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Microsoft Patch Tuesday January 2014

Published: 2014-01-14
Last Updated: 2014-01-14 18:03:19 UTC
by Johannes Ullrich (Version: 1)
2 comment(s)

Overview of the January 2014 Microsoft patches and their status.

 

# Affected Contra Indications - KB Known Exploits Microsoft rating(**) ISC rating(*)
clients servers
MS14-001 Code Remote Execution Vulnerability in Microsoft Word and Office Web apps
(ReplacesMS13-072 MS13-084 MS13-086 MS13-100 )
Word and SharePoint / Office Web Apps components related to Word Docs.
CVE-2014-0258
CVE-2014-0259
CVE-2014-0260
CVE-2014-0260
KB 2916605 No. Severity:Important
Exploitability: 1
Critical Critical
MS14-002 Privilege Escalation Vulnerabilities in Windows Kernel
(ReplacesMS10-099 )
NDPROXY driver
CVE-2013-5065
KB 2914368 publicly disclosed and used in targeted attacks. Severity:Important
Exploitability: 1
Important Important
MS14-003 Elevation of Privilege Vulnerability in Windows Kernel Mode Drivers
(ReplacesMS13-101 )
win32k.sys Kernel Mode Driver
CVE-2014-0262
KB 2913602 No. Severity:Important
Exploitability: 1
Important Important
MS14-004 Denial of Service Vulnerability in Microsoft Dynamics AX
(Replaces )
Microsoft Dynamics AX
CVE-2014-0261
KB 2880826 No. Severity:Important
Exploitability: 1
N/A Important
We will update issues on this page for about a week or so as they evolve.
We appreciate updates
US based customers can call Microsoft for free patch related support on 1-866-PCSAFETY
(*): ISC rating
  • We use 4 levels:
    • PATCH NOW: Typically used where we see immediate danger of exploitation. Typical environments will want to deploy these patches ASAP. Workarounds are typically not accepted by users or are not possible. This rating is often used when typical deployments make it vulnerable and exploits are being used or easy to obtain or make.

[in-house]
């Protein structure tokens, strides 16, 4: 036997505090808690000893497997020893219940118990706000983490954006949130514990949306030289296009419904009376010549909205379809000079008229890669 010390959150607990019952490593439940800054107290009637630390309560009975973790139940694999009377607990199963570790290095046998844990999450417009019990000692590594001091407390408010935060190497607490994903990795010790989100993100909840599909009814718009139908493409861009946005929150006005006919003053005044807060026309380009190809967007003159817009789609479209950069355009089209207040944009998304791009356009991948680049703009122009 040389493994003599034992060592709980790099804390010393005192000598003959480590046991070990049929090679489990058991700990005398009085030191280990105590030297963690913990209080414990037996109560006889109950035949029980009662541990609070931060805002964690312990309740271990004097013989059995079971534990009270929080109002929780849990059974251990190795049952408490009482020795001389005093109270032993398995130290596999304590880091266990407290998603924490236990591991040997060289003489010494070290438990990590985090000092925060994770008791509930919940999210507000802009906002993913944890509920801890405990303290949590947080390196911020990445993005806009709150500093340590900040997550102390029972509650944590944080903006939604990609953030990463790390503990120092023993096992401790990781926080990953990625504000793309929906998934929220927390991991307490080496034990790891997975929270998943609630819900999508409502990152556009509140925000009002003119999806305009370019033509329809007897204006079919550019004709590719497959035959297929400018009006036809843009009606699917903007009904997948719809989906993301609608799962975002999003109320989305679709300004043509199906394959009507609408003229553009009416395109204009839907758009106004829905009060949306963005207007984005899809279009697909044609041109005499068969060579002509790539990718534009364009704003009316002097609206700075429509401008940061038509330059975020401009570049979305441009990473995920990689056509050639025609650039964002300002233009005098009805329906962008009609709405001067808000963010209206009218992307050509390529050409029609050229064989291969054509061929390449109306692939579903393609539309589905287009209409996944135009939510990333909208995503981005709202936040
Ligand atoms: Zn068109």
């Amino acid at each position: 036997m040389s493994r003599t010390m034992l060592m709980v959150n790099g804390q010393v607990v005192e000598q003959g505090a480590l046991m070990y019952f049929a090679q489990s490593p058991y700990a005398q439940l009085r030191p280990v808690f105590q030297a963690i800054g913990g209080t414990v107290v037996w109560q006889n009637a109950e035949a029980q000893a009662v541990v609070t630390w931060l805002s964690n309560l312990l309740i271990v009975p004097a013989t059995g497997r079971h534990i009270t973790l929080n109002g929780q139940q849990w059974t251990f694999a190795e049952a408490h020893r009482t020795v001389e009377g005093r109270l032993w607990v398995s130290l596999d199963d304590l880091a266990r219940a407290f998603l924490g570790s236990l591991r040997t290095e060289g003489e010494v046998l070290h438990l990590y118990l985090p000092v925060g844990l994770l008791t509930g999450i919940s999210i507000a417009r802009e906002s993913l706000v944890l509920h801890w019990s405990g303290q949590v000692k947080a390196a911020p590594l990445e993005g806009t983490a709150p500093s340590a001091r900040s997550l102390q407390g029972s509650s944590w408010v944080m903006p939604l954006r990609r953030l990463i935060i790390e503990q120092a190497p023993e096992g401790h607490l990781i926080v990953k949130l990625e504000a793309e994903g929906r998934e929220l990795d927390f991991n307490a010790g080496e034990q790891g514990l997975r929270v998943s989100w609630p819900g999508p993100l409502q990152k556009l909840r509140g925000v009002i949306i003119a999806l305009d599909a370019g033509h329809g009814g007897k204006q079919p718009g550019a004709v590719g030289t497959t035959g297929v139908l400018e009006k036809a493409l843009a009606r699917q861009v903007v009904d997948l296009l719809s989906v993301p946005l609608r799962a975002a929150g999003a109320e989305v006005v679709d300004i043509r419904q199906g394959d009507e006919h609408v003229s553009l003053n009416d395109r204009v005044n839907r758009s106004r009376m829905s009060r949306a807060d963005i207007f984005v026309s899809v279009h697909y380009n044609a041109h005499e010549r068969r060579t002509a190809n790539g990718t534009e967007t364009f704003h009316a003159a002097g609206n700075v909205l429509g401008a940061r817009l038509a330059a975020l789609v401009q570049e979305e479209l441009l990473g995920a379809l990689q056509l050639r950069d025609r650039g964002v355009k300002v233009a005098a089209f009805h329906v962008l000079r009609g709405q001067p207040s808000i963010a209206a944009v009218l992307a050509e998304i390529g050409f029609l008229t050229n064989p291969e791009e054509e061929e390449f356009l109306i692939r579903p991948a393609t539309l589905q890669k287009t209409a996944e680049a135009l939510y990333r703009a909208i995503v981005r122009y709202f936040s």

• Critical: Anything that needs little to become "interesting" for the dark side. Best approach is to test and deploy ASAP. Workarounds can give more time to test.
    • Important: Things where more testing and other measures can help.
    • Less Urgent: Typically we expect the impact if left unpatched to be not that big a deal in the short term. Do not forget them however.
  • The difference between the client and server rating is based on how you use the affected machine. We take into account the typical client and server deployment in the usage of the machine and the common measures people typically have in place already. Measures we presume are simple best practices for servers such as not using outlook, MSIE, word etc. to do traditional office or leisure work.
  • The rating is not a risk analysis as such. It is a rating of importance of the vulnerability and the perceived or even predicted threat for affected systems. The rating does not account for the number of affected systems there are. It is for an affected system in a typical worst-case role.
  • Only the organization itself is in a position to do a full risk analysis involving the presence (or lack of) affected systems, the actually implemented measures, the impact on their operation and the value of the assets involved.
  • All patches released by a vendor are important enough to have a close look if you use the affected systems. There is little incentive for vendors to publicize patches that do not have some form of risk to them.

(**): The exploitability rating we show is the worst of them all due to the too large number of ratings Microsoft assigns to some of the patches.

------
Johannes B. Ullrich, Ph.D.
SANS Technology Institute
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